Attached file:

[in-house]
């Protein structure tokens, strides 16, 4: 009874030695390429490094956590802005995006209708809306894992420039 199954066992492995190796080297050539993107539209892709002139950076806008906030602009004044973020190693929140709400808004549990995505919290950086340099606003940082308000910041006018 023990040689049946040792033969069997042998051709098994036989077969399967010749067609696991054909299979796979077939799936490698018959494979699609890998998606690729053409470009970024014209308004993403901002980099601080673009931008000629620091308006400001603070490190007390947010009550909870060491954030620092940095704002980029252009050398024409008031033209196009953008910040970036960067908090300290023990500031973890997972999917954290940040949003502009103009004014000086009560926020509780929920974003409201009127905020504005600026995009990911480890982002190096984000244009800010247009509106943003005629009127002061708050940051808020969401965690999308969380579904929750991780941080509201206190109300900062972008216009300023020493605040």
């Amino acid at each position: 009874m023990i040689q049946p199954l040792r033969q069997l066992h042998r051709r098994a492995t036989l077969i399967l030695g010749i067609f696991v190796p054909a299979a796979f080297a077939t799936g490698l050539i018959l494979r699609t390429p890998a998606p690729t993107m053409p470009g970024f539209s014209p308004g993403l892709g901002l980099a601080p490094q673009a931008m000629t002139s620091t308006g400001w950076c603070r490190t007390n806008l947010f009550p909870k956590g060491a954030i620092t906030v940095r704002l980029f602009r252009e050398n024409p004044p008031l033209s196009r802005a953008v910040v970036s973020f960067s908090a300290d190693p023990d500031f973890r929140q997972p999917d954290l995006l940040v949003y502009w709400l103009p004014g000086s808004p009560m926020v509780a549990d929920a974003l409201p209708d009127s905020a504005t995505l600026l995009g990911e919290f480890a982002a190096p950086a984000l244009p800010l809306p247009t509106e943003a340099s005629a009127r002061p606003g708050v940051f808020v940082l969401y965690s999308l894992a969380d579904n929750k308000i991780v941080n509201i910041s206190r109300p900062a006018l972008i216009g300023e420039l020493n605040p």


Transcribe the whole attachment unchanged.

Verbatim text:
[in-house]
């Protein structure tokens, strides 16, 4: 009874030695390429490094956590802005995006209708809306894992420039 199954066992492995190796080297050539993107539209892709002139950076806008906030602009004044973020190693929140709400808004549990995505919290950086340099606003940082308000910041006018 023990040689049946040792033969069997042998051709098994036989077969399967010749067609696991054909299979796979077939799936490698018959494979699609890998998606690729053409470009970024014209308004993403901002980099601080673009931008000629620091308006400001603070490190007390947010009550909870060491954030620092940095704002980029252009050398024409008031033209196009953008910040970036960067908090300290023990500031973890997972999917954290940040949003502009103009004014000086009560926020509780929920974003409201009127905020504005600026995009990911480890982002190096984000244009800010247009509106943003005629009127002061708050940051808020969401965690999308969380579904929750991780941080509201206190109300900062972008216009300023020493605040």
């Amino acid at each position: 009874m023990i040689q049946p199954l040792r033969q069997l066992h042998r051709r098994a492995t036989l077969i399967l030695g010749i067609f696991v190796p054909a299979a796979f080297a077939t799936g490698l050539i018959l494979r699609t390429p890998a998606p690729t993107m053409p470009g970024f539209s014209p308004g993403l892709g901002l980099a601080p490094q673009a931008m000629t002139s620091t308006g400001w950076c603070r490190t007390n806008l947010f009550p909870k956590g060491a954030i620092t906030v940095r704002l980029f602009r252009e050398n024409p004044p008031l033209s196009r802005a953008v910040v970036s973020f960067s908090a300290d190693p023990d500031f973890r929140q997972p999917d954290l995006l940040v949003y502009w709400l103009p004014g000086s808004p009560m926020v509780a549990d929920a974003l409201p209708d009127s905020a504005t995505l600026l995009g990911e919290f480890a982002a190096p950086a984000l244009p800010l809306p247009t509106e943003a340099s005629a009127r002061p606003g708050v940051f808020v940082l969401y965690s999308l894992a969380d579904n929750k308000i991780v941080n509201i910041s206190r109300p900062a006018l972008i216009g300023e420039l020493n605040p």